How “Monetization” Really Works

Posted on November 25, 2020 by Florian Buschek

Most likely you have heard now several times the inflationistas and fear mongers shout about “Printing Money” and “Debt Monetization” or “Fed Manipulation” and warn of Zimbabwe and hyperinflation. Oh, yes and the stock market performance since the financial crisis is all just manufactured by the Fed as well (nevermind that earnings per share have grown at almost exactly the same rate). Notice how these people seemingly always want to sell you gold or a newsletter, have predicted hyperinflation for more than a decade and claim the inflation statistics are all made up?

Scott Fullwiler holds the James A. Leach Chair in Banking and Monetary Economics and is an Associate Professor of Economics at Wartburg College in Iowa. He understands the plumbing of the financial system and has a new must read paper How “Monetization” Really Works—
Examples from Nations’ Policy Responses to COVID-19

Here is the abstract

The severe economic downturn caused by the COVID-19 pandemic has forced governments worldwide to increase spending while tax revenues simultaneously collapsed. Concurrent with this, central banks in several of these countries are financing a significant percent of their direct income support through direct lending or purchases of government bonds in primary and/or secondary markets. Many oppose this for their alleged negative consequences on the economy, inflation in particular. This paper describes the actual workings of what most people (including many economists) often call monetization of government debt and its major implication, namely, that it leads to printing money and, consequently, to inflation. We show that the reality is very different: once one knows how modern central banks manage monetary policy (i.e., through a corridor interest rate targeting system), and how they coordinate their daily operations with their Treasuries, monetization does not occur as it is often described, and it is not nearly as dangerous as its critics argue (and not as useful as its supporters claim). The examples of the Philippines, Singapore, People’s Republic of China, and US clarify this.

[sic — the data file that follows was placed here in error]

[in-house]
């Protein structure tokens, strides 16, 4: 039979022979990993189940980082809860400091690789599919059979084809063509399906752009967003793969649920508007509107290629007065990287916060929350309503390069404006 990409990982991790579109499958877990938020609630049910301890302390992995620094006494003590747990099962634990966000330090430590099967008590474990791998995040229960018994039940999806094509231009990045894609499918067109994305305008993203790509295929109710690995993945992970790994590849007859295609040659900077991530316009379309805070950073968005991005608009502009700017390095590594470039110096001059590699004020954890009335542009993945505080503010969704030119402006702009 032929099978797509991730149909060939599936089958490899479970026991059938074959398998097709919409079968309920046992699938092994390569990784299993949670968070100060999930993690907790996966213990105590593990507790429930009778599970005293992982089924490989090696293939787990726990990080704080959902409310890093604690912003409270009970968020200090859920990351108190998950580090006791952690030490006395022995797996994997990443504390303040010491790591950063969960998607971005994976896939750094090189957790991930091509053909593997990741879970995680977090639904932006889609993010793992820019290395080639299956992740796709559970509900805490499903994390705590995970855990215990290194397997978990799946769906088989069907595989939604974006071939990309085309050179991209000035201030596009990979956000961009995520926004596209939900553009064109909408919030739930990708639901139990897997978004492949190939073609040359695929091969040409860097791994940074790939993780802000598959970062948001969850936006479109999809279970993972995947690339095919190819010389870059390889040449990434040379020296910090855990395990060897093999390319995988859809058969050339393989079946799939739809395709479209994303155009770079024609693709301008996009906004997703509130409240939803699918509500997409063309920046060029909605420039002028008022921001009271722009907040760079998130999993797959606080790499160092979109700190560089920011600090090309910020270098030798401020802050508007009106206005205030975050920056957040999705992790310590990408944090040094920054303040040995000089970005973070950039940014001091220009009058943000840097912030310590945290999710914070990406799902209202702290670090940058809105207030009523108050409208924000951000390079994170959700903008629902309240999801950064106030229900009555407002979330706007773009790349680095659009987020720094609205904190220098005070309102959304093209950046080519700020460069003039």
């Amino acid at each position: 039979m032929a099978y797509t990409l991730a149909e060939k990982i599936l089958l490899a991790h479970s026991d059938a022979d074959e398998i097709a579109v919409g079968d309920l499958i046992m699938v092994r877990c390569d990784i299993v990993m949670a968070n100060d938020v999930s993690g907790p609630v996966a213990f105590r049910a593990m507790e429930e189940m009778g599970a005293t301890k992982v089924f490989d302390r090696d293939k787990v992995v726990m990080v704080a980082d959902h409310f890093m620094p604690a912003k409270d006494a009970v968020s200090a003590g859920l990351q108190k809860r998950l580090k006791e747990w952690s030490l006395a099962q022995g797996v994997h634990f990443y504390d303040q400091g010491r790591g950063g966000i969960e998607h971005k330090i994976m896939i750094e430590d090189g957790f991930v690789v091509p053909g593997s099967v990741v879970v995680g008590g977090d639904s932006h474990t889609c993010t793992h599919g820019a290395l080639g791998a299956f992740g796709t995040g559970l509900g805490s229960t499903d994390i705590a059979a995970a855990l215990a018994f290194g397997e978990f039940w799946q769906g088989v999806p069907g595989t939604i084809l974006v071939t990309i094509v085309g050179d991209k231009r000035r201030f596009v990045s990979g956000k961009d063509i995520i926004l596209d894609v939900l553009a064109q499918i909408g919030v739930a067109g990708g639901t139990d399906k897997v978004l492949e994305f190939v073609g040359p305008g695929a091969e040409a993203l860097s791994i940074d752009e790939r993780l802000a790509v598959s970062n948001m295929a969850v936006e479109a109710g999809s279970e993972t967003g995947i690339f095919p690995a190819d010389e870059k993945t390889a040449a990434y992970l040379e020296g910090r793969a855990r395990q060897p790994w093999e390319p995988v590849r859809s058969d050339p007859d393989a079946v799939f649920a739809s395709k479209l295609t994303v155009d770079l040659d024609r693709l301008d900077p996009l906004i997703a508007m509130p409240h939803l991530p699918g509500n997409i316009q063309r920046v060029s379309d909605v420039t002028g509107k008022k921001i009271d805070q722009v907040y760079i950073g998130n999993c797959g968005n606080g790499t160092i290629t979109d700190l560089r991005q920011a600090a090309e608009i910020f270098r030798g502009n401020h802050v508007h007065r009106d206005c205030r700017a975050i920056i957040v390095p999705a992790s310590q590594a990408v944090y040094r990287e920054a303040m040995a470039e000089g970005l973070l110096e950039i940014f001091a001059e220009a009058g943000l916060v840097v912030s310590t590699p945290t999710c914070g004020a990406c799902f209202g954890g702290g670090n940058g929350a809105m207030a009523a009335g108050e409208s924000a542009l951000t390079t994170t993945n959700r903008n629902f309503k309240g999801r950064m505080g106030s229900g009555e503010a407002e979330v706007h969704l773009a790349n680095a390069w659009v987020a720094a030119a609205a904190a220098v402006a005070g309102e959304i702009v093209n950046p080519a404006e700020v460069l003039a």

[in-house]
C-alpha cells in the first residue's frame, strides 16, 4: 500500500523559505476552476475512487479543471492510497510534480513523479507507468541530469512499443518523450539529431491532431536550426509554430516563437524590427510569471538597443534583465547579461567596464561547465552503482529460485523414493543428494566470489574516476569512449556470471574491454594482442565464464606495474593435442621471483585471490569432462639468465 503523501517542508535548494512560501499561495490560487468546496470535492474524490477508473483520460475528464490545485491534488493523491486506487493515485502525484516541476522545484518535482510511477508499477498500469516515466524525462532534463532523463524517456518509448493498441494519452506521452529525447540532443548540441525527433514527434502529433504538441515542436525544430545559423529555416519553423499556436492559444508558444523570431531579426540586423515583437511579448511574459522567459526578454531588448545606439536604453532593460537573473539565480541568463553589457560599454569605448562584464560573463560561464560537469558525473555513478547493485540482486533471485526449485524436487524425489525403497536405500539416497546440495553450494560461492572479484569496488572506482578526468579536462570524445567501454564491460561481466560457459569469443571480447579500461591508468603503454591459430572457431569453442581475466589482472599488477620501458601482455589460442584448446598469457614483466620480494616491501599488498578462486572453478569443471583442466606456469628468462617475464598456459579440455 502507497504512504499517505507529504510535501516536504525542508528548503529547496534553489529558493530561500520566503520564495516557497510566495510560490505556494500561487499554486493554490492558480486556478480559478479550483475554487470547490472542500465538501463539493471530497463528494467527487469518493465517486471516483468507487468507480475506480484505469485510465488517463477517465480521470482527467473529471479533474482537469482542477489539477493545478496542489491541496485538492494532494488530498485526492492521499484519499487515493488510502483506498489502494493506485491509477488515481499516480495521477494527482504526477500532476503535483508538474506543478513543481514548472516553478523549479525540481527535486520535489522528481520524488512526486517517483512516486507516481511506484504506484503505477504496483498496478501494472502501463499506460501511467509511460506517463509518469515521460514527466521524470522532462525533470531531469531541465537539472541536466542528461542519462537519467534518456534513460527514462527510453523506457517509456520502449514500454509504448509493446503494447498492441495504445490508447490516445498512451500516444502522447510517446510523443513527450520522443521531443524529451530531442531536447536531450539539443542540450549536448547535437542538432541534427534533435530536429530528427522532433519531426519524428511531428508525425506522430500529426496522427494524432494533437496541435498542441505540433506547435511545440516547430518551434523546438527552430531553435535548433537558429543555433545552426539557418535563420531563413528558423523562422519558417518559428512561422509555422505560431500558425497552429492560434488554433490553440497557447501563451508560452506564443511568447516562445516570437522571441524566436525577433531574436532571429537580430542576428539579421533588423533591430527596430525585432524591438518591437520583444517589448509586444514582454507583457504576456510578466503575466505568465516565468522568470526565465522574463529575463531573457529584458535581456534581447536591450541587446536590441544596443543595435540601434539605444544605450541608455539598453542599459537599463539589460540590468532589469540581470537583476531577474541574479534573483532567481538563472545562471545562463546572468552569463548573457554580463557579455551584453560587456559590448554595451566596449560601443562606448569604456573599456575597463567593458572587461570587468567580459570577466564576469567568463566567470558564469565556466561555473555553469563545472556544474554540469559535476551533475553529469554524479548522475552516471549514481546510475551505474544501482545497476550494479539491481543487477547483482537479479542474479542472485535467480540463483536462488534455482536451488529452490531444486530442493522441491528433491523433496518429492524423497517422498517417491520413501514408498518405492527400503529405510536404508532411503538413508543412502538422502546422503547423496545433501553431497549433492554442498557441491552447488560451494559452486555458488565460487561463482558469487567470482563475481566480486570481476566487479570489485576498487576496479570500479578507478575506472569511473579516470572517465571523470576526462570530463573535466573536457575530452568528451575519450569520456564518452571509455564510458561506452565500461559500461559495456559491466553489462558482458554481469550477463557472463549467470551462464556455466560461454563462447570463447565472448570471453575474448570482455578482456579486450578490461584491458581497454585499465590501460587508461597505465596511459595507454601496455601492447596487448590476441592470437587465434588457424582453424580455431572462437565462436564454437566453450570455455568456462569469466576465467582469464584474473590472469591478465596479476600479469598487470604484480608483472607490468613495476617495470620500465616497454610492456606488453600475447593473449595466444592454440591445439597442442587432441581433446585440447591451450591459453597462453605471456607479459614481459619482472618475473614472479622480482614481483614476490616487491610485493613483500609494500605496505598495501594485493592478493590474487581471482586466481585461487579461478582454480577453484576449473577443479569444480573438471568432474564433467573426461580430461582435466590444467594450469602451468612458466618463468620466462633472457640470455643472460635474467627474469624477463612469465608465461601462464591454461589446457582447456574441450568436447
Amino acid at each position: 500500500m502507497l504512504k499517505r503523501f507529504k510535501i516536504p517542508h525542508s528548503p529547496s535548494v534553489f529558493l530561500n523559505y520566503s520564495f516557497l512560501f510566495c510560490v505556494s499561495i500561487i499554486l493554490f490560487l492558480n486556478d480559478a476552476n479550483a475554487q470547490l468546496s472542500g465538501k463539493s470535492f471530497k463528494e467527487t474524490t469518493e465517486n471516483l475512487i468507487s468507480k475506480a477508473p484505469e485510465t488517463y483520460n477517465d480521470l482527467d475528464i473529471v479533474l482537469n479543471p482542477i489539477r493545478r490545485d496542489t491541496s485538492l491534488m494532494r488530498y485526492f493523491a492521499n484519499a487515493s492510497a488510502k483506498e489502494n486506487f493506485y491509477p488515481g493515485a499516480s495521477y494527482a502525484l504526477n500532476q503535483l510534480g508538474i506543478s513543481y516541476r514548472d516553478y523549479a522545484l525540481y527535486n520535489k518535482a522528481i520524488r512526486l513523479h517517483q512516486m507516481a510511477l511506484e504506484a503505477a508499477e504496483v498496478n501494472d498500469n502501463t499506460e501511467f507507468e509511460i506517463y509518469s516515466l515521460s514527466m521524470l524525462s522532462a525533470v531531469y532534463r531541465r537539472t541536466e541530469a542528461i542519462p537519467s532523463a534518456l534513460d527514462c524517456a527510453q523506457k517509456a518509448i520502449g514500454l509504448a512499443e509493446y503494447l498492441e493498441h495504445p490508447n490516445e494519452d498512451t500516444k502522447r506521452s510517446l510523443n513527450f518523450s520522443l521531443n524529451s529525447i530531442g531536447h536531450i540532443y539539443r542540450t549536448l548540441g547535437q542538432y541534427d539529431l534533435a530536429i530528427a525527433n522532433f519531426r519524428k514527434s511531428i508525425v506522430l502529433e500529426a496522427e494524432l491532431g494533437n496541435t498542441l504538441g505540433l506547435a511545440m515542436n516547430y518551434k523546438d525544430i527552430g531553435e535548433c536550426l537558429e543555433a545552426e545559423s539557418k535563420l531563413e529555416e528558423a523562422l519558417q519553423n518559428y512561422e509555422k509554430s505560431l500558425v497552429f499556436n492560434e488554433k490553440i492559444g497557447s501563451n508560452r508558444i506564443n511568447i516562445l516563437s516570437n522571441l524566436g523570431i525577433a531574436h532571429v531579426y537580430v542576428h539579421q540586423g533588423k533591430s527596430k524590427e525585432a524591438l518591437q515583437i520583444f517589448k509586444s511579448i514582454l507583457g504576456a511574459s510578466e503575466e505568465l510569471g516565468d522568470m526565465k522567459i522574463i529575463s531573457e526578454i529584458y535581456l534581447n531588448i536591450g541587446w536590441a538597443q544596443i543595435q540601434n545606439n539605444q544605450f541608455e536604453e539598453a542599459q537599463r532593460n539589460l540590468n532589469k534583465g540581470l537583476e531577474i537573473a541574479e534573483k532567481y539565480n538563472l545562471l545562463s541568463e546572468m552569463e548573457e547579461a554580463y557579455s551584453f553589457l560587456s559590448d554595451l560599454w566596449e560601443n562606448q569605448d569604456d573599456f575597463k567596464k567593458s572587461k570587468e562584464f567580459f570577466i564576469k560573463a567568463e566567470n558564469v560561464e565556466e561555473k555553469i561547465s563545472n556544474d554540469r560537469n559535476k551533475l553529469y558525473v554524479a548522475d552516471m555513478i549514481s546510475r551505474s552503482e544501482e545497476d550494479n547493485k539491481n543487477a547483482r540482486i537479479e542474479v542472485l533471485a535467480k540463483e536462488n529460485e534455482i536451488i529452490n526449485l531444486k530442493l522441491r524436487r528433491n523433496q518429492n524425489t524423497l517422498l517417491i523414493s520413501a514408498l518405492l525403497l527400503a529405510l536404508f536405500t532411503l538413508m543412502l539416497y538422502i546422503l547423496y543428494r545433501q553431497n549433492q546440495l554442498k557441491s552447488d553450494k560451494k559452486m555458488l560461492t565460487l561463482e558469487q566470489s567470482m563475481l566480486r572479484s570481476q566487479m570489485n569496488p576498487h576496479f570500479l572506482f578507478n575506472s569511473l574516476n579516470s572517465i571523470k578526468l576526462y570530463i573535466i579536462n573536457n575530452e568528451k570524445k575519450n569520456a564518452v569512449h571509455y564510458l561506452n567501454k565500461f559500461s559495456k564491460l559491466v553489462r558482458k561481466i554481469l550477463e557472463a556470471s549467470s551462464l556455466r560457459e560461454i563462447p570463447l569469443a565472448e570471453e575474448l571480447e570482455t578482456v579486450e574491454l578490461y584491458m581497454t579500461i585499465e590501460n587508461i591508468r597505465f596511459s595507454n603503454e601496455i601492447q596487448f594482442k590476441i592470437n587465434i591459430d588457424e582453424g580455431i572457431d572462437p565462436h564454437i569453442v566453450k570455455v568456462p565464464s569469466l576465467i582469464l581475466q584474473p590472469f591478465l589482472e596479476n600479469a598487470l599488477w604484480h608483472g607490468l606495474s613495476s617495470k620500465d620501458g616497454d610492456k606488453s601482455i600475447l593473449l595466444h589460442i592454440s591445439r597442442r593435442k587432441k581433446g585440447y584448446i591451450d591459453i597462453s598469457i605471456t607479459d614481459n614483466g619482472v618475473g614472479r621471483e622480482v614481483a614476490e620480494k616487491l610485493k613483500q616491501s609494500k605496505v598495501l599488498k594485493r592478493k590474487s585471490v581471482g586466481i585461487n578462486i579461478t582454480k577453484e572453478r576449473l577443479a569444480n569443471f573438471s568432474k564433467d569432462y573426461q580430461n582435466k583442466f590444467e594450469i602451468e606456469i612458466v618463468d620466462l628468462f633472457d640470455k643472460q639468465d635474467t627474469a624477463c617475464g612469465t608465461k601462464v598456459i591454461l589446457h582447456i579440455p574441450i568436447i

In essence what is colloquially called debt monetization is simply part of the day to day operations of modern central banks and printing money as such is not even possible beyond actual cash. Exchanging a government bond for reserves is simply an asset swap that changes nothing in aggregate. It does provide liquidity and is an essential tool to target interest rate corridors or floors.

The core argument of this paper is that “monetization” does not occur in the way most learn it, economists and lay people alike. “Direct printing of money” as commonly understood is not operationally possible.

Yes, even most economists don’t get this – very few know the ins and outs of modern monetary systems and central banking.

In a corridor interest rate targeting system the CB’s purchases of government debt are sterilized by an offsetting reduction in the CB’s assets or an increase in its own interest-bearing liabilities. In a floor system, the sterilization is via interest on RBs. It is not operationally possible for “monetization” to be the macroeconomic equivalent of adding “jet fuel” to a government’s deficits. This means that it is not worth fearing, but it also means that it is not a solution in itself for an economy that is growing too slowly.

In English: If a central bank targets interest rates it buys and sells assets all the time, predominantly government bonds. It buys these with reserve balances (RBs), which it can create at will. These RBs are to the currency you and me use like water and oil, two separate circulations. It is not printing money.

If a central bank (as the Fed does) only provides a floor meaning a lower bound for the interest rate, it simply sets an interest rate on excess reserves (IOER) and buys a sufficient amount of bonds that the banking system is flush with reserves. Since the banks lend reserves to each other the “price” of these reserves ie. the interest rate immediately drops to 0 (hot potato effect) or to IOER since that is what the Fed pays on these reserves. The Fed has adopted a floor system after the GFC to provide enough liquidity to the banking system after the shock and stayed with it ever since.

More balances do not mean however more money in peoples’ pockets. That only the government can do. It also does not mean lending will pick up. Just because a bank can make a loan does not mean it will. You can only lead the horses to the water, they have to drink themselves.

So no, we don’t need to fear hyperinflation. But the central banks also don’t have magic wands to create growth. They are extremely good at protecting the downside by providing liquidity in times of stress. But they cannot take care of the upside – real growth in income.

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